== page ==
The Austin 10HP Light Utility truck was a British wartime improvisation. The Austin 10 was originally a 4-door, 4-cylinder saloon car first introduced in 1932 and it was the company’s best-selling vehicle
that decade. When war broke out in 1939, the need for trucks for military purposes led to the conversion of the saloon car into a Light Utility Pick-Up Trucks which could be produced quickly and
relatively inexpensively. Cars produced by other British automakers, such as Morris, Hillman and Standard, were also adapted to militarized light trucks. These utility trucks were nicknamed “Tilly” by the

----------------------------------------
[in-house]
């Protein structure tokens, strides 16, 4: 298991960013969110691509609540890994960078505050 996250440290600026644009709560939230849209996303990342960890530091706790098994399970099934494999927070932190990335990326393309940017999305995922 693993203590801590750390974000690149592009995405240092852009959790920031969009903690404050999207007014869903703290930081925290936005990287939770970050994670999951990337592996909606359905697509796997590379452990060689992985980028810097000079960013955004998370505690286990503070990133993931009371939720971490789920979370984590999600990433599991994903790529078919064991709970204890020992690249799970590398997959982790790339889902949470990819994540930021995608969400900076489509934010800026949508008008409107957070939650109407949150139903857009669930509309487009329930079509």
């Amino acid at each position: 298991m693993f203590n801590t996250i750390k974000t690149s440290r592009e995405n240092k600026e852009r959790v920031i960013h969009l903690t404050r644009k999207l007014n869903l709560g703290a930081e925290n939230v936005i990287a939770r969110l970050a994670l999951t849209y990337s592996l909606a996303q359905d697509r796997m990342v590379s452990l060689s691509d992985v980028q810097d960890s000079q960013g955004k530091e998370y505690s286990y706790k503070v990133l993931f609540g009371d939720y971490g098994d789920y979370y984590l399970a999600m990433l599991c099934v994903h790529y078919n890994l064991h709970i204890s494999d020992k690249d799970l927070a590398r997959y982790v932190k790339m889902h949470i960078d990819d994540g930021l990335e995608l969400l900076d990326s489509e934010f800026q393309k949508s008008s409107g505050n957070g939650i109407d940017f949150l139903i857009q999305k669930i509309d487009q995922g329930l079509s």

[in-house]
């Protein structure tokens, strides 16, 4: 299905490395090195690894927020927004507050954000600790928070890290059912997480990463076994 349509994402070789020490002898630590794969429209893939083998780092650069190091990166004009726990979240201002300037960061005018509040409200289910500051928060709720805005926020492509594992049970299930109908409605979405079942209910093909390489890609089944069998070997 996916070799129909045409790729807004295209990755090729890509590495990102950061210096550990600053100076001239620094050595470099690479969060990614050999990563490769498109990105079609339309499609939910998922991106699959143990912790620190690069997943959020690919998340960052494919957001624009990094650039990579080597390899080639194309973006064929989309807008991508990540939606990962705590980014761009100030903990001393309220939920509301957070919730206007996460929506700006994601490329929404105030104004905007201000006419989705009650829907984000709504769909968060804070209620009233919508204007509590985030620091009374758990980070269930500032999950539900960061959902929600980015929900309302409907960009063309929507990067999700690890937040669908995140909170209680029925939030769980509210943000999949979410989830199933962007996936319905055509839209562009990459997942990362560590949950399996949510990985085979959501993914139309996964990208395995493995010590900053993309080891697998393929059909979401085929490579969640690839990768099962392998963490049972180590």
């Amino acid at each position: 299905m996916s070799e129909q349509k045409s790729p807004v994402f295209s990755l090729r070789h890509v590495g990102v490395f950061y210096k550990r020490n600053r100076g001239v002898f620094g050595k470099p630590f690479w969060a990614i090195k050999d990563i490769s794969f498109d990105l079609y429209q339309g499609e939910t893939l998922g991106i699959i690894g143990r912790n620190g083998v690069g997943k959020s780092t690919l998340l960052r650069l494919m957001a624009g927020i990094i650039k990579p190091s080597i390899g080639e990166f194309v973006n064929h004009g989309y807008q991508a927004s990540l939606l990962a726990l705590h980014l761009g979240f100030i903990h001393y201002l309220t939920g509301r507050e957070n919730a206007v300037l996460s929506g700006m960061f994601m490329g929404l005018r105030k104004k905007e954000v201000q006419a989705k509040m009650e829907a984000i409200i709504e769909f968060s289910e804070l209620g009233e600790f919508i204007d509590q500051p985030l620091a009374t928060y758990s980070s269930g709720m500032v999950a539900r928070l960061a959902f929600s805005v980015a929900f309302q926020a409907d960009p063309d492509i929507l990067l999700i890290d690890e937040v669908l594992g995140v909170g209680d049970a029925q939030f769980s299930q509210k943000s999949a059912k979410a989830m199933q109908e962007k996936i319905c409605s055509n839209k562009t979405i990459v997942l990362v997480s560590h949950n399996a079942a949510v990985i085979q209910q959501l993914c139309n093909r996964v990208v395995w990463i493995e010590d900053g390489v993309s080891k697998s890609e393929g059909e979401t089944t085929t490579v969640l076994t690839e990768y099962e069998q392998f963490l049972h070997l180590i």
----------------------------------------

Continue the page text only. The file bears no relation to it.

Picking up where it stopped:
personnel who drove them. Tens of thousands of the Austin Tilly were produced during the war and served in many theaters of operation.Many continued to serve into the 1950s.

L’Arsenal, as part of its growing line of diorama accessories, has produced a set of resin Austin Tillys with 5 trucks included in each bag. They are well detailed little vehicles that require little clean up
other than removing them from the resin casting blocks. Such details the tire treads, wheel hubs, side vents, front grill and even the gas cap are represented. This is possible as the master was produced
using detailed CAD drawings and rapid-prototyping technology. There are numerous applications and diorama possibilities with these trucks – a dockyard or pier-side scene or trucks laden with supplies
driving to the Normandy beach head via the Mulberry Harbor pontoons– it is up to the modelers’ imagination.  
Felix Bustelo
Ayatollah of the Austins and Astins
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